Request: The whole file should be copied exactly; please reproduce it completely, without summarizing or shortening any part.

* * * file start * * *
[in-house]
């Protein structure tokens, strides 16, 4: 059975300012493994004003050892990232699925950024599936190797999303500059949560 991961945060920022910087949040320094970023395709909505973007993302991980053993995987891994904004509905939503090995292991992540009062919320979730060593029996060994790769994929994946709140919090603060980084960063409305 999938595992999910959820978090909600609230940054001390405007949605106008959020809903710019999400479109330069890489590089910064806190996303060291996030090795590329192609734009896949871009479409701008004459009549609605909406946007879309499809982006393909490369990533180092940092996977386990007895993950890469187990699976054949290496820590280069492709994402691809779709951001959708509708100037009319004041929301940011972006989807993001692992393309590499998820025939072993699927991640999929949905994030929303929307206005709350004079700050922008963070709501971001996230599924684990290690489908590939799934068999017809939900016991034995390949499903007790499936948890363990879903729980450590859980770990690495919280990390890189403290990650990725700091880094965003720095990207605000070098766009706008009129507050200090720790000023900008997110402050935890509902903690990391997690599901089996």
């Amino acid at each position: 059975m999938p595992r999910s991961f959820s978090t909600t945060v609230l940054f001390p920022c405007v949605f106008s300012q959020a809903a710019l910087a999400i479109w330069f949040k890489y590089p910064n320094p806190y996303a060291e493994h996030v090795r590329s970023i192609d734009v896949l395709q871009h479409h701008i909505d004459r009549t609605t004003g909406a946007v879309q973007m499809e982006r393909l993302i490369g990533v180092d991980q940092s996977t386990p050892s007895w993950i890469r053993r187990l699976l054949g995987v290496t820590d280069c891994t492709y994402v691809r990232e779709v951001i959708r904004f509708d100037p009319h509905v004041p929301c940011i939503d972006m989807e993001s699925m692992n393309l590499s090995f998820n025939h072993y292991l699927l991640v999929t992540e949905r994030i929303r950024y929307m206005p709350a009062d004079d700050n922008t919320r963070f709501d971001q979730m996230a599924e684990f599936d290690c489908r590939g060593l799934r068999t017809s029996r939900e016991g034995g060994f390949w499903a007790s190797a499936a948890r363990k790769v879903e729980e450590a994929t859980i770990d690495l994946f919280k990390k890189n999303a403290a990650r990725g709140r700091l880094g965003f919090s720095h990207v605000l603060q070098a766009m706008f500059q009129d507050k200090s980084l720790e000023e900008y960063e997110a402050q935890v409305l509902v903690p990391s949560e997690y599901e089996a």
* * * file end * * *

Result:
[in-house]
């Protein structure tokens, strides 16, 4: 059975300012493994004003050892990232699925950024599936190797999303500059949560 991961945060920022910087949040320094970023395709909505973007993302991980053993995987891994904004509905939503090995292991992540009062919320979730060593029996060994790769994929994946709140919090603060980084960063409305 999938595992999910959820978090909600609230940054001390405007949605106008959020809903710019999400479109330069890489590089910064806190996303060291996030090795590329192609734009896949871009479409701008004459009549609605909406946007879309499809982006393909490369990533180092940092996977386990007895993950890469187990699976054949290496820590280069492709994402691809779709951001959708509708100037009319004041929301940011972006989807993001692992393309590499998820025939072993699927991640999929949905994030929303929307206005709350004079700050922008963070709501971001996230599924684990290690489908590939799934068999017809939900016991034995390949499903007790499936948890363990879903729980450590859980770990690495919280990390890189403290990650990725700091880094965003720095990207605000070098766009706008009129507050200090720790000023900008997110402050935890509902903690990391997690599901089996």
């Amino acid at each position: 059975m999938p595992r999910s991961f959820s978090t909600t945060v609230l940054f001390p920022c405007v949605f106008s300012q959020a809903a710019l910087a999400i479109w330069f949040k890489y590089p910064n320094p806190y996303a060291e493994h996030v090795r590329s970023i192609d734009v896949l395709q871009h479409h701008i909505d004459r009549t609605t004003g909406a946007v879309q973007m499809e982006r393909l993302i490369g990533v180092d991980q940092s996977t386990p050892s007895w993950i890469r053993r187990l699976l054949g995987v290496t820590d280069c891994t492709y994402v691809r990232e779709v951001i959708r904004f509708d100037p009319h509905v004041p929301c940011i939503d972006m989807e993001s699925m692992n393309l590499s090995f998820n025939h072993y292991l699927l991640v999929t992540e949905r994030i929303r950024y929307m206005p709350a009062d004079d700050n922008t919320r963070f709501d971001q979730m996230a599924e684990f599936d290690c489908r590939g060593l799934r068999t017809s029996r939900e016991g034995g060994f390949w499903a007790s190797a499936a948890r363990k790769v879903e729980e450590a994929t859980i770990d690495l994946f919280k990390k890189n999303a403290a990650r990725g709140r700091l880094g965003f919090s720095h990207v605000l603060q070098a766009m706008f500059q009129d507050k200090s980084l720790e000023e900008y960063e997110a402050q935890v409305l509902v903690p990391s949560e997690y599901e089996a």